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Canadian tribe challenges Shell

Oct. 3, 2012 at 7:47 AM   |   Comments

CALGARY, Alberta, Oct. 3 (UPI) -- An aboriginal group in Canada filed a court challenge, saying the government has an obligation to engage tribal communities on energy development.

The Athabasca Chipewyan tribe filed a challenge with a joint provincial and federal panel challenging an application filed by Royal Dutch Shell to expand oil sands operations in Alberta province.

The Chipewyan community argues its entitlements, under a constitutional treaty that affirms rights over land, may be abused.

"The feds have a responsibility along with the province to fully engage the First Nations in consultation, which they refuse to do so, when it comes to major development," Athabasca Chipewyan First Nation Chief Allan Adam, was quoted by Toronto newspaper The Globe and Mail as saying.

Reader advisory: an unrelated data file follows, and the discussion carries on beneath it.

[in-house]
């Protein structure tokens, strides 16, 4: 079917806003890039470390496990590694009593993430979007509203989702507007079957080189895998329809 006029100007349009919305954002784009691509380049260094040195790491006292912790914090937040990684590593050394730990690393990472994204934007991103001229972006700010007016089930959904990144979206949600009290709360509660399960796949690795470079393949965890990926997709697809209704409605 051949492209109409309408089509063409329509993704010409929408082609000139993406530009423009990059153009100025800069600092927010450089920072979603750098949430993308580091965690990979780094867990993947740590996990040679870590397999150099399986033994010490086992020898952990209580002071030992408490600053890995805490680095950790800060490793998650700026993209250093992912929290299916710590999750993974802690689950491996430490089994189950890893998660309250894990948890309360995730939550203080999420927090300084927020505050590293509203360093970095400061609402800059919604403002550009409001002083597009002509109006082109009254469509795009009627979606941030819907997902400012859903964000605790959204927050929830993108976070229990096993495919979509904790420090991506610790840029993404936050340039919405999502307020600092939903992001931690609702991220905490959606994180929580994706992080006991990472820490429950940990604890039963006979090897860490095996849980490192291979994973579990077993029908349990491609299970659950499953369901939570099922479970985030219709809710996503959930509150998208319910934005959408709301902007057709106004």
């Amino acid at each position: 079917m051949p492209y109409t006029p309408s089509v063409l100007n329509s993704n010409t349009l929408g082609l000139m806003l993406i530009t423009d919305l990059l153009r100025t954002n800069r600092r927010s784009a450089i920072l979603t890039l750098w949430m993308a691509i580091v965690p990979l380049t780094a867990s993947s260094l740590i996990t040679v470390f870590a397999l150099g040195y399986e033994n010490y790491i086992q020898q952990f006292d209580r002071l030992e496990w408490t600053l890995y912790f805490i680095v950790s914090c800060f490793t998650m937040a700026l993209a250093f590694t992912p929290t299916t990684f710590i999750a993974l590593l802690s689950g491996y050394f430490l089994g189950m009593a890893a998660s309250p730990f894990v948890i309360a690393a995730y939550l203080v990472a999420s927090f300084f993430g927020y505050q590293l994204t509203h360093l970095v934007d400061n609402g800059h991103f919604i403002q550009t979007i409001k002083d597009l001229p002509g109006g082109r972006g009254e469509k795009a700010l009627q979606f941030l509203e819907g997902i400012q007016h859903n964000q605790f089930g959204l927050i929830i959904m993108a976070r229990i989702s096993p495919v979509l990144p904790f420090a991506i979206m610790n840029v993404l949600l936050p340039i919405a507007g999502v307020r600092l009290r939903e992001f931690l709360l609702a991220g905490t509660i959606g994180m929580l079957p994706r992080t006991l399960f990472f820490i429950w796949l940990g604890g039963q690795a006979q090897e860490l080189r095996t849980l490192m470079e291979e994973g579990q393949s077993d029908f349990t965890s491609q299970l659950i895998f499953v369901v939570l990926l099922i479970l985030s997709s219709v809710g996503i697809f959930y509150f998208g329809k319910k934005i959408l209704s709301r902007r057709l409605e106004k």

Shell aims to increase oil production at its Jackpine facility near Fort McMurray to 300,000 barrels per day.

A spokesman for Shell was quoted as saying the company's "door remains open" to tribal communities in Alberta.

Aboriginal communities along the Canadian west coast have raised similar objections to plans to construct the Northern Gateway oil pipeline from Alberta to ports in British Colombia.

© 2012 United Press International, Inc. All Rights Reserved. Any reproduction, republication, redistribution and/or modification of any UPI content is expressly prohibited without UPI's prior written consent.
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